Third Wheel: Sleeping With Your Pet

Climbing into bed at night with your partner is the perfect time to chat about the day, catch up on tomorrow’s plans, or even have a late-night giggle fest over inside jokes before dozing off to dreamland. These late-night moments are special, and can often lead to a natural romantic interlude… unless your pet is on the bed. Your furry friend is the third wheel when it comes to nocturnal romps, and one of you may have to be the bad guy who kicks the kitty or pup out of bed and out the door. Interruptions can kill anyone’s mood. Dealing with co-sleeping pets takes effort on both you and your partner’s part to ensure that your pup doesn’t put a strain on the relationship.

Two’s Company, Three’s a Crowd

The American Kennel Club reported that around 45% of dog owners welcome their pup into bed at night. The benefits of sharing the bed with a canine or feline companion are noted for reducing stress and creating a stronger emotional bond with your fur baby. A warm dog or cat snuggling up to you can help make cold nights cozy. But the benefits may not outweigh the risks when your pet interferes with quality time between you and your partner. A partner may feel neglected if the pet  takes precedence in the bedroom, as if the animal’s presence is more important. If the dog or cat has been in your life prior to your partner, it can sometimes be hard to balance the attention between a new romance and your four-legged best friend. Your pet cannot be neglected, but neither can crucial alone time with your paramour. Make it a priority to spend time with your dog or cat and with your partner. Find ways you, your partner, and your pet can spend time together during the day, so that you two can be alone together at night. Like any relationship stumbling block, communication is the key to negating potential and current conflicts.

The Bed Is Your Territory

Dogs have a natural tendency to be territorial. Making the bed part of their territory can be problematic, if not dangerous. Even the tamest dogs can become aggressive if they feel their territory is threatened. New partners brought to the bed can be seen as a threat to their vulnerable sleeping master. Behavioral trainers note that the dog should be trained to wait to come onto the bed until commanded, establishing the bed as the owner’s, not the dog’s. The dog should stay on the floor while you and your partner are in bed for at least 10 minutes before allowing them to join. This will make it easier to move the dog out of the room when it comes time for people-only snuggles. If the dog has not been invited to the bed for sleeping yet, they will be content to wait outside the door until you are ready for them to come in for the night. If your dog suffers from behavioral issues like stress or anxiety, consider calming supplements as a safe and effective way to calm your pet’s nerves.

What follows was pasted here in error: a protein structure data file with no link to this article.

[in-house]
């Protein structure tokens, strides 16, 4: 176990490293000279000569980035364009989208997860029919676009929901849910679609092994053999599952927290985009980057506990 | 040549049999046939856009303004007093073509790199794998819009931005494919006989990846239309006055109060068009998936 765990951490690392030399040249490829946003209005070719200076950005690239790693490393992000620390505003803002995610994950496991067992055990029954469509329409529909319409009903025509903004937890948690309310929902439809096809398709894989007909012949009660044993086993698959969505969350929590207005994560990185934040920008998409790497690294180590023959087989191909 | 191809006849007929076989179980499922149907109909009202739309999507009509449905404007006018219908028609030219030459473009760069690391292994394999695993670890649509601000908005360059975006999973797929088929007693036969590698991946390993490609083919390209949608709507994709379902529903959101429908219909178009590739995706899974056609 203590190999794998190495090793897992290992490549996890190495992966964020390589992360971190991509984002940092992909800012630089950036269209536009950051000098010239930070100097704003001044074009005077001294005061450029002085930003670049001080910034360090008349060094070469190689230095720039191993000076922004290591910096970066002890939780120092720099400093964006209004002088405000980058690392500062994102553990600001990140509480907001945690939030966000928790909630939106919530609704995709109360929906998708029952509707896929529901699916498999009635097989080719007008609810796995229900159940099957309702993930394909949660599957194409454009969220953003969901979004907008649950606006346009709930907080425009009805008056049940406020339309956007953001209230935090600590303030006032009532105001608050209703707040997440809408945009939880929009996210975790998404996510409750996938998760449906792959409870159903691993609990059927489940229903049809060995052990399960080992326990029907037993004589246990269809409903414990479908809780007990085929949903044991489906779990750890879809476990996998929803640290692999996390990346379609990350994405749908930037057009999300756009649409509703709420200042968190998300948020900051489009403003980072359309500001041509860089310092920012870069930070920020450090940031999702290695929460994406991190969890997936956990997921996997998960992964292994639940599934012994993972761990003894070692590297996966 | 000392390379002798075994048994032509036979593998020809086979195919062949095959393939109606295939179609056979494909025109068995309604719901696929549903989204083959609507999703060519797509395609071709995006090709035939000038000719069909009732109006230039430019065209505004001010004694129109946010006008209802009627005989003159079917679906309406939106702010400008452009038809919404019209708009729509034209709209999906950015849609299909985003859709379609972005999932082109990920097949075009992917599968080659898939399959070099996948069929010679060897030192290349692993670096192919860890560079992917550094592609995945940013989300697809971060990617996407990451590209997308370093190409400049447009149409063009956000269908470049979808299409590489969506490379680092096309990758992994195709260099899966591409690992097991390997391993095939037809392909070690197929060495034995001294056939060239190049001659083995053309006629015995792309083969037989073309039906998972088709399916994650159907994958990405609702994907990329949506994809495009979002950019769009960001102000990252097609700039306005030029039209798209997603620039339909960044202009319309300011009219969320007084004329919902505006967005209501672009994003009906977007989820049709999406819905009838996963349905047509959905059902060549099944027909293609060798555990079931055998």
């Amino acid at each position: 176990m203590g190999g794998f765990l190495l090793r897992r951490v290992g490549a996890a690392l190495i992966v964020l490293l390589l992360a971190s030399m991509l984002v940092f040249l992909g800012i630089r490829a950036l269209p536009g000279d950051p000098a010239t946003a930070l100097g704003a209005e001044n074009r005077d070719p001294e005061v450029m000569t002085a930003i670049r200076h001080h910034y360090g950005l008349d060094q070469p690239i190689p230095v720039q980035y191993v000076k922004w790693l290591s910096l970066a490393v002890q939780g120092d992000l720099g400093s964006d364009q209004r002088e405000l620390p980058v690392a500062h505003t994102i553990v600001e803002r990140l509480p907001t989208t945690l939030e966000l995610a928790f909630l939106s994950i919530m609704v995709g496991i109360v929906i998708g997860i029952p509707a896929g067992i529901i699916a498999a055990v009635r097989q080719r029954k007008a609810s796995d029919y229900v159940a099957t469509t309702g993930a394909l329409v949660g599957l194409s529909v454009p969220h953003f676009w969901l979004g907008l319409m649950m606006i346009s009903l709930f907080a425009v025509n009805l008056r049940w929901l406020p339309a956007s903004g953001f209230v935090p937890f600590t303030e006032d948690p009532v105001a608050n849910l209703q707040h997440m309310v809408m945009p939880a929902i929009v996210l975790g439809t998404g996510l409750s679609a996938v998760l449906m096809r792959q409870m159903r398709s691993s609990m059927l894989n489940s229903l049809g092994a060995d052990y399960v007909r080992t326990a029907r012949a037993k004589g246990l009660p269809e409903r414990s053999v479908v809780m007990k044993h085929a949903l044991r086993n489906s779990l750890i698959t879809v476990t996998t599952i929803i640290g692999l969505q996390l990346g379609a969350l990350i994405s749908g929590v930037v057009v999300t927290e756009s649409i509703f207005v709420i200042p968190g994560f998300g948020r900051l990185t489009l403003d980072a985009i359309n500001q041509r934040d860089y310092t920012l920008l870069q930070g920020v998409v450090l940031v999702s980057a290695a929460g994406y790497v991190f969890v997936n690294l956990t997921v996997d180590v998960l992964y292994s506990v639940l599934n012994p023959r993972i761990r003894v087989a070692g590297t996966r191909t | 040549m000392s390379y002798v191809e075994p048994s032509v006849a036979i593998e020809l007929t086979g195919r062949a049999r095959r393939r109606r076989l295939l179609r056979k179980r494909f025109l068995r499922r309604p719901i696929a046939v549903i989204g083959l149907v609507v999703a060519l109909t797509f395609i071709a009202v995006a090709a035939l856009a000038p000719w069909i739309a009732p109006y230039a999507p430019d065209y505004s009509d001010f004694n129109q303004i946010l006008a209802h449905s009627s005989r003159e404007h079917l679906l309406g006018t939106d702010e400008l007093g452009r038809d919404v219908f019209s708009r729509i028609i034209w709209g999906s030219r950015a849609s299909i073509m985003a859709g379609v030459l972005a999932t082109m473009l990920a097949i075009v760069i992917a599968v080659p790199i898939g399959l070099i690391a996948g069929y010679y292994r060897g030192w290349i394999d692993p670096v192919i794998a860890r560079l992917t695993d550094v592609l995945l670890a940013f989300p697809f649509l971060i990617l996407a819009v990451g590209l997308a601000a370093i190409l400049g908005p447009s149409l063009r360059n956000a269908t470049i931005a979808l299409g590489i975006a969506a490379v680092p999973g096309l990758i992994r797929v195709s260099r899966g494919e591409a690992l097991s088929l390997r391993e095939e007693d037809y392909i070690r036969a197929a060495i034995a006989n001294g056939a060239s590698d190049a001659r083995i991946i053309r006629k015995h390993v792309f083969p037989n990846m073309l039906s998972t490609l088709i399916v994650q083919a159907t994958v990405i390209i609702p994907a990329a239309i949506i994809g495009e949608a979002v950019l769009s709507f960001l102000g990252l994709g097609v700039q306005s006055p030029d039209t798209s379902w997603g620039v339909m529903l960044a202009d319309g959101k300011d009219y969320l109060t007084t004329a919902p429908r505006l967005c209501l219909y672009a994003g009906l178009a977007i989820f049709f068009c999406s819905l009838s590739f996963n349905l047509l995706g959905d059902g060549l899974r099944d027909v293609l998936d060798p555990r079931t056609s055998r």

Pets and Pest Control

Inviting your dog or cat into bed also has a potentially itchy side effect: fleas. These pests can carry from your pet to you, making your dreamy bed a nightmare. No one will feel in the mood for romance or even have a quiet conversation when being bitten or scratching irksome red bumps. House Method offers a list on how to kill fleas that pets have already brought into bedding, including washing everything from sheets to towels and in between. Washing all linens that may have been exposed to fleas will kill any remaining bugs or larvae. Keep your pet well groomed, and talk to your vet about flea and tick prevention medication like Frontline, K9 Advantix, or Advantage II. Nothing can affect your relationship like the misery of multiple bug bites. Take steps to prevent fleas in your bed and on your pet to avoid the problem altogether.

Caring Is Sharing (Your Pet)

Chances are your dog or cat has a few friends. There may be a “grandma” or neighbor who loves your pet and the chance to dote on them. Many cities have day-cares for active pets to make new pals and play with other animals. When your pet is a third wheel at night, there is a chance they aren’t getting enough exercise, attention or releasing enough energy. To keep your pet on their own bed for an evening that’s guilt-free, take your fur baby to daycare for a day. Or meet a fellow dog-mom or dog-dad at a local dog park, and let your babies get their energy out running leash-free. When your dog is wiped out from a day spent playing, set their favorite toy on their dog bed in a space close to their water bowl, and close the bedroom door. Even the clingiest dogs will be content to nap while you and your partner have alone time in the bedroom. For special date nights or long evenings away from the house, consider hiring a pet sitter to engage your pup or kitty while you are out, or arrange for a night stay at an animal daycare. This way, your pet isn’t sleeping the whole time you are out and waiting to play when you get home. When your furry friend has the attention they need and an outlet for their energy, they won’t demand attention when it’s time to settle down and sleep on their own. This will allow you and your partner the intimate time to make late-night moments happen.

 

Written by Lauren Hailey 06/11/2018

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